Shame And Guilt: Hidden Metaphors In Bernard Schink’s The Reader

June 23, 2022 by Essay Writer

Guilt is a powerful concept. When an individual commits something they know is morally wrong, a heavy feeling settles in their chest, all-consuming and at times, unbearable. They carry that guilt for a long time, looking for any and every way to rid themselves from it. In Bernard Schlink’s award-winning novel, ​The Reader, ​we can see exactly how much of an effect guilt has on an individual’s life. Critically acclaimed by the Los Angeles Times as a “formally beautiful, disturbing, and morally devastating novel”, ​The Reader ​tells the story of a young man whose life was forever changed when he was just a teenager. Micheal Berg had been diagnosed with hepatitis in the fall of his fifteenth birthday and the illness lasted until spring. One October afternoon, Michael was walking home from school when his queasy stomach got the best of him. Even though his sickness was one that he had no control over Micheal feels guilty about it, saying that he was “ashamed of being so weak and even more ashamed when he threw up”. The fact that the novel opens with Micheal’s illness and feelings of shame creates a mood of ​disquietude and anguish in the novel, setting the stage for the complications of guilt and shame that the author will later elaborate on as the novel progresses. ​A middle-aged woman came to his aid, handling him roughly, an assistance Micheal felt was “almost like an assault”. The woman’s actions are simultaneously presented as both good-natured and hostile, which again foreshadow feelings that Micheal will later have about her. As the novel progresses, Micheal learns that the woman’s name is Frau Schmitz (Hanna), and returns to the area to thank her for helping him. Eventually, he finds out where she lives. He can’t seem to recall what they were talking about, but he clearly remembered watching her, transfixed, as she was ironing her clothes. He vividly describes her features by stating that she had a “ high forehead, high cheekbones, pale blue eyes, full lips that formed a perfect curve without any indentation, square chin”. What’s striking about Micheal’s description is that it aligns perfectly with the Nazi racial ideology of the superior “Aryan Race”, representing one of the major themes in the novel.`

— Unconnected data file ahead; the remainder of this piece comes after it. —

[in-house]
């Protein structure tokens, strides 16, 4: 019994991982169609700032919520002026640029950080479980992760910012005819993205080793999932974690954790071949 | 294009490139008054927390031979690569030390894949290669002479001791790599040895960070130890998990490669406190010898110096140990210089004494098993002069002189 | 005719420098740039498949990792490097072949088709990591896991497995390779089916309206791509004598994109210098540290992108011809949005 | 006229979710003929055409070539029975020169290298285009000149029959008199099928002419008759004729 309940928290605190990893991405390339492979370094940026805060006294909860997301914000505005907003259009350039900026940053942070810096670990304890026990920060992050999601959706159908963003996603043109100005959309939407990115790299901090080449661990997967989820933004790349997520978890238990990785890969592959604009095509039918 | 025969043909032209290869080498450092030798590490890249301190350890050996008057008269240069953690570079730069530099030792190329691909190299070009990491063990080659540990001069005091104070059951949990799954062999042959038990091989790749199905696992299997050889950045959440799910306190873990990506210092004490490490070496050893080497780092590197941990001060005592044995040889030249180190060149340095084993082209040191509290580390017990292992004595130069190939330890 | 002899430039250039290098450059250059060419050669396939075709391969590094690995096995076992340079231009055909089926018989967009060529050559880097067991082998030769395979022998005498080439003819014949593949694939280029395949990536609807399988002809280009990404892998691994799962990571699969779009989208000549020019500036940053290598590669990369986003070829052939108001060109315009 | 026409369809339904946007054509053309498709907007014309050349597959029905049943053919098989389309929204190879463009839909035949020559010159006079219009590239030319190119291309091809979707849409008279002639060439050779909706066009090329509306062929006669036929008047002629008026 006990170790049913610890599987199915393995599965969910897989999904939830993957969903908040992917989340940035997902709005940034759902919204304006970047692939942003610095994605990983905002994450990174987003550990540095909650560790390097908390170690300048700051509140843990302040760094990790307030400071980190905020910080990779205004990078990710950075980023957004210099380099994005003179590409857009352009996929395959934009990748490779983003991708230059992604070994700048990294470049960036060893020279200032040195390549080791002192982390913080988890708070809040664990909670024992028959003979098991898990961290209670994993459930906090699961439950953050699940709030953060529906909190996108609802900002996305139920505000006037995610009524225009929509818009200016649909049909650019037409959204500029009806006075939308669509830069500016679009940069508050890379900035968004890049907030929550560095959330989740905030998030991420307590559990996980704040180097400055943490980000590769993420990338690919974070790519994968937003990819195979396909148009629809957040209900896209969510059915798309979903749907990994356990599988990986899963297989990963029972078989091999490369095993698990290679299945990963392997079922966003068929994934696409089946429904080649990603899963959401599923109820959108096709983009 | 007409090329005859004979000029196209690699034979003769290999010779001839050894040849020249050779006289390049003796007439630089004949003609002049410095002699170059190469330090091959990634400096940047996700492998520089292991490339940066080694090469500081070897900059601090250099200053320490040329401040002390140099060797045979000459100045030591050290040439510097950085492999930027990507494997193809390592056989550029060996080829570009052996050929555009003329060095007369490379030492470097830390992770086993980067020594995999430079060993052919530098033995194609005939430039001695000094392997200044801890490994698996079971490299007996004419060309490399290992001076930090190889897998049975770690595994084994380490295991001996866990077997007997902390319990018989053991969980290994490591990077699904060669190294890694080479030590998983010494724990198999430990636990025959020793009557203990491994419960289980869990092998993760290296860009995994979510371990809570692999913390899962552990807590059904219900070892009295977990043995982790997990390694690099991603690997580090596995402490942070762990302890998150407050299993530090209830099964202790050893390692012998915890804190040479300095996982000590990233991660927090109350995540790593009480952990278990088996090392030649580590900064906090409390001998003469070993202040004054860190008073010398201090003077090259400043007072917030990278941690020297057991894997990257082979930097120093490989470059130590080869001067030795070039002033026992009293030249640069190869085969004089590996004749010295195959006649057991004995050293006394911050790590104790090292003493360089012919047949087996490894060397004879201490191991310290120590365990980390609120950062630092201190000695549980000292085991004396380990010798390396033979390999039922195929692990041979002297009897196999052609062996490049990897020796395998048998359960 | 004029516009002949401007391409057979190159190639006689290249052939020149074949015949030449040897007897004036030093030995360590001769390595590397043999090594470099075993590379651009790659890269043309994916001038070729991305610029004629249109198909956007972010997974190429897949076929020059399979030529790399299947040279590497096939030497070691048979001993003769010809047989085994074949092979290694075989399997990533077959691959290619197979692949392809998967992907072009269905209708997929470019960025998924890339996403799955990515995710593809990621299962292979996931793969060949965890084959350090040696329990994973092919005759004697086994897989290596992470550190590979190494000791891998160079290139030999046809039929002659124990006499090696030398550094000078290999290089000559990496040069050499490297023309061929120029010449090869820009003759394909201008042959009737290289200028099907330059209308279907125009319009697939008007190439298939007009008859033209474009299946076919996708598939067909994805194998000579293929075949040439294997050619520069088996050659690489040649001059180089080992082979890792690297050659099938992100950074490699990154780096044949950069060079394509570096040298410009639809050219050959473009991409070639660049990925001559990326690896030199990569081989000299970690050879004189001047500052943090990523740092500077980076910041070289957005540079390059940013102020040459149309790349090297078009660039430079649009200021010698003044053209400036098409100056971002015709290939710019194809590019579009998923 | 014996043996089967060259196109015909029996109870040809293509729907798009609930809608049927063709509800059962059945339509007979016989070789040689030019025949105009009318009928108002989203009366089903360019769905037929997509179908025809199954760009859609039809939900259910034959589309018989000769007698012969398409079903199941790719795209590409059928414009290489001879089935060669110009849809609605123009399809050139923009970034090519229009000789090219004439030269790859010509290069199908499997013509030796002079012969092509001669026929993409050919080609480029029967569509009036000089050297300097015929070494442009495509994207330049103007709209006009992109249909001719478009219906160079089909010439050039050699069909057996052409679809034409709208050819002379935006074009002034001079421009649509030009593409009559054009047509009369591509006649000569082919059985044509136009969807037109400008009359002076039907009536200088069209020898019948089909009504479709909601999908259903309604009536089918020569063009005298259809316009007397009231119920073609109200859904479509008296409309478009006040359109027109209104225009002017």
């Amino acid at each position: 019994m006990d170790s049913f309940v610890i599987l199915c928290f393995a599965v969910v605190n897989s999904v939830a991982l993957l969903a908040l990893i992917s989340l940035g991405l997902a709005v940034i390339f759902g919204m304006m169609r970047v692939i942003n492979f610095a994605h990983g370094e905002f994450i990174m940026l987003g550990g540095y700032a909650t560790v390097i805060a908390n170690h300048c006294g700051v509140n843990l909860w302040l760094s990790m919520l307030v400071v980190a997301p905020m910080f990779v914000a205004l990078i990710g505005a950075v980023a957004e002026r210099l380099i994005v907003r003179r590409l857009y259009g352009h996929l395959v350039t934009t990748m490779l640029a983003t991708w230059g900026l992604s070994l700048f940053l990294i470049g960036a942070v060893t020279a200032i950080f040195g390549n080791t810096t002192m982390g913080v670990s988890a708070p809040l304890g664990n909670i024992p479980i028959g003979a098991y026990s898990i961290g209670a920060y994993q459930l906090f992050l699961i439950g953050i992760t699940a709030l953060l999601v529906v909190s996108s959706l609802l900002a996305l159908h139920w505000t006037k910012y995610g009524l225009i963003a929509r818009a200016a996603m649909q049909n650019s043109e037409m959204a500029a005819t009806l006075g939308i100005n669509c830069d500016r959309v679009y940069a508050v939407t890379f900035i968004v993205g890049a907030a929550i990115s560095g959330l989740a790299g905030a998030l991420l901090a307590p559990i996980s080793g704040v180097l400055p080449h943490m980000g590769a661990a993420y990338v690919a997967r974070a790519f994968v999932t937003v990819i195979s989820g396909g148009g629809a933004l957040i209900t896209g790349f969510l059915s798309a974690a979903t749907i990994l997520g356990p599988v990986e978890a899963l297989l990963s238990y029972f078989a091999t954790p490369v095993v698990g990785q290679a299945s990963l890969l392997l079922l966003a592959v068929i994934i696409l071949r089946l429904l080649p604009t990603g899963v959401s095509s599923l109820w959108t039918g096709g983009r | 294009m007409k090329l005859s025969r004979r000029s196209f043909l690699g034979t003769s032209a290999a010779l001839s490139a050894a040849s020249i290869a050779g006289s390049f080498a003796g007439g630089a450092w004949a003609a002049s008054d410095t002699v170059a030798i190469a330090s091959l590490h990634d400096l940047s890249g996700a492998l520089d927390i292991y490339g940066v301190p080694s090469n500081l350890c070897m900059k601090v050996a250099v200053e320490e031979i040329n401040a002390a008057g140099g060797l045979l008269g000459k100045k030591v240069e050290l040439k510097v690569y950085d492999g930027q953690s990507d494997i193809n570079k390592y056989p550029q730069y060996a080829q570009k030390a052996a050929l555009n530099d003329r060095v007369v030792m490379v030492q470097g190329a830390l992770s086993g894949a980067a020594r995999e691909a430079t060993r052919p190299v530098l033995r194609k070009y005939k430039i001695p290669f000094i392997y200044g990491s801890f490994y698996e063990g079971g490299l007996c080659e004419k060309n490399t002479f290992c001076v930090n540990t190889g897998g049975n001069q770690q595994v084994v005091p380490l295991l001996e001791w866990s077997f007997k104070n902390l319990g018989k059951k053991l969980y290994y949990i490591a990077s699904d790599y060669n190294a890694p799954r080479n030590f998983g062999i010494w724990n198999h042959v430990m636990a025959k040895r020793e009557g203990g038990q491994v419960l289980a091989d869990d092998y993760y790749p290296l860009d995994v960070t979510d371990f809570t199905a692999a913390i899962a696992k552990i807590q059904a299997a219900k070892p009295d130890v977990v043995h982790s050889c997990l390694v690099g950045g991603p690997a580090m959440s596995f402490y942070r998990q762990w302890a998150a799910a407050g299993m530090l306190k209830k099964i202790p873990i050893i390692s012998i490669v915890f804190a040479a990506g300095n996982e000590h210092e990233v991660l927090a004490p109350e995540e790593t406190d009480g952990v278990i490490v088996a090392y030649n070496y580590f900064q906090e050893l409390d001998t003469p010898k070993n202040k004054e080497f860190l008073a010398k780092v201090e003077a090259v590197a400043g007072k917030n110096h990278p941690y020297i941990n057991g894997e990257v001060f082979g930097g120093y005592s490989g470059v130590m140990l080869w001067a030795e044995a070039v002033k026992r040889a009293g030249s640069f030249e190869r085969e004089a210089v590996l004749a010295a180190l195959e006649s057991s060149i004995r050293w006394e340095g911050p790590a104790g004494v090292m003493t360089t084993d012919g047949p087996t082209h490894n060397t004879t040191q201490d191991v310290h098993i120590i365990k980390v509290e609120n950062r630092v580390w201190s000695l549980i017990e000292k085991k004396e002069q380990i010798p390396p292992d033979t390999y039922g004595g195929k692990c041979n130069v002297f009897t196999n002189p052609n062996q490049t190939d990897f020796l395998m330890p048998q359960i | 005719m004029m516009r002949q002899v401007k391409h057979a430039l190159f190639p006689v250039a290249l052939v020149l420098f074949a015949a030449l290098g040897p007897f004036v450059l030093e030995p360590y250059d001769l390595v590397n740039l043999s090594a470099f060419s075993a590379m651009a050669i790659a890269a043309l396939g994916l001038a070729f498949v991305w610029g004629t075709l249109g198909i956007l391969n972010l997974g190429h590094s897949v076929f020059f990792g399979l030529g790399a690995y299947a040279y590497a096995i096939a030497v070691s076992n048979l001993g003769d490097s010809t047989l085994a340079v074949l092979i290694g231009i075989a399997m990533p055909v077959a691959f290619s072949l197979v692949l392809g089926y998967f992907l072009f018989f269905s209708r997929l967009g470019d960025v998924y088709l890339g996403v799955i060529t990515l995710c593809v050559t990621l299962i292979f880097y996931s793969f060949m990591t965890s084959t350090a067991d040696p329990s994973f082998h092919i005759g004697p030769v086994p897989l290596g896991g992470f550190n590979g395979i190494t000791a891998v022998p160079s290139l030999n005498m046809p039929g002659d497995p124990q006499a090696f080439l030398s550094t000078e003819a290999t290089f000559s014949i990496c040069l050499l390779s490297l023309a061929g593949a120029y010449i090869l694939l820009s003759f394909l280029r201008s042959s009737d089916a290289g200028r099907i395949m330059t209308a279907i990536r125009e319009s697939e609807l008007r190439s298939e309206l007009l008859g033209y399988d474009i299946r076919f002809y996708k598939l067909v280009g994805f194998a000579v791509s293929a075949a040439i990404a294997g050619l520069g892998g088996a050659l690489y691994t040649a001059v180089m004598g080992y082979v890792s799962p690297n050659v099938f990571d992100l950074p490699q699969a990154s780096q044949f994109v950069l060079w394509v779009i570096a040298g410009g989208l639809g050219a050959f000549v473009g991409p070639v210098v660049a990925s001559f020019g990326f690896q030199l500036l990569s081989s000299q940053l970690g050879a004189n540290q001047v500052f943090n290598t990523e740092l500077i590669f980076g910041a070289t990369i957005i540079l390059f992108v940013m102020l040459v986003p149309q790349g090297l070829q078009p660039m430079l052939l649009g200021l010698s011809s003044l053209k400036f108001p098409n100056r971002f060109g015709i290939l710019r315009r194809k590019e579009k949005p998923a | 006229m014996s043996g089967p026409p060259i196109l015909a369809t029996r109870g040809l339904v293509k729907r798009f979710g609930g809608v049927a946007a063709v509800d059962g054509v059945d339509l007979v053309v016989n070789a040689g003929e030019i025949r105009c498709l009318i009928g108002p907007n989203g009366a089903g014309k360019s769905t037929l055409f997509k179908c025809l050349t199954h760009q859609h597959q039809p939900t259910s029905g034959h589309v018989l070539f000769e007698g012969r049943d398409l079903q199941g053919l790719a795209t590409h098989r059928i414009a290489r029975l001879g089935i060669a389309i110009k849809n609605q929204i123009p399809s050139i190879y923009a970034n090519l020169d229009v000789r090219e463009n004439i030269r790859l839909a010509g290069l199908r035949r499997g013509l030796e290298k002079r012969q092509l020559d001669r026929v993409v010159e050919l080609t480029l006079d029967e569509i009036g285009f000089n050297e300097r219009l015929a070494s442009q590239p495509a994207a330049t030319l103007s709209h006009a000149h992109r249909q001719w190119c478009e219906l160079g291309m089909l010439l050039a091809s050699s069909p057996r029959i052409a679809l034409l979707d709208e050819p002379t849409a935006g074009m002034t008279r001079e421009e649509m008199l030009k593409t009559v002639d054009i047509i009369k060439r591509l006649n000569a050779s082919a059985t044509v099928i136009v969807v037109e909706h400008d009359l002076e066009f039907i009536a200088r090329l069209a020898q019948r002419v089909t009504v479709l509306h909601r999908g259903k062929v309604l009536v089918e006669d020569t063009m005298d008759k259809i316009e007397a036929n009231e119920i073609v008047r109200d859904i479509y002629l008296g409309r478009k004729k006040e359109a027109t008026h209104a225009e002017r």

Hanna catches Michael watching him, and he flees the apartment, mortified that he was caught. Micheal “had run away like a child, instead of keeping control of the situation, as he thought he should”. This line foretells the nature of Michael and Hanna’s relationship and sheds light on what kind of a role Micheal takes on as his connection with Hanna intensifies. By subtly incorporating all of these details about Hanna, the author did an excellent job of foreshadowing and highlighting upcoming events in the novel. In the days that follow, Micheal couldn’t seem to get the older woman out of his mind, completely enticed by her obliviousness to the world and how she carried herself. He described her unmindful grace as “an invitation to forget the recesses of the body”. Although her oblivion was something that Michael was initially drawn to, it’s also going to be something that would cause severe mental turmoil to him later on in the novel, as it is the very same oblivion that facilitated her crimes as a Nazi prison guard.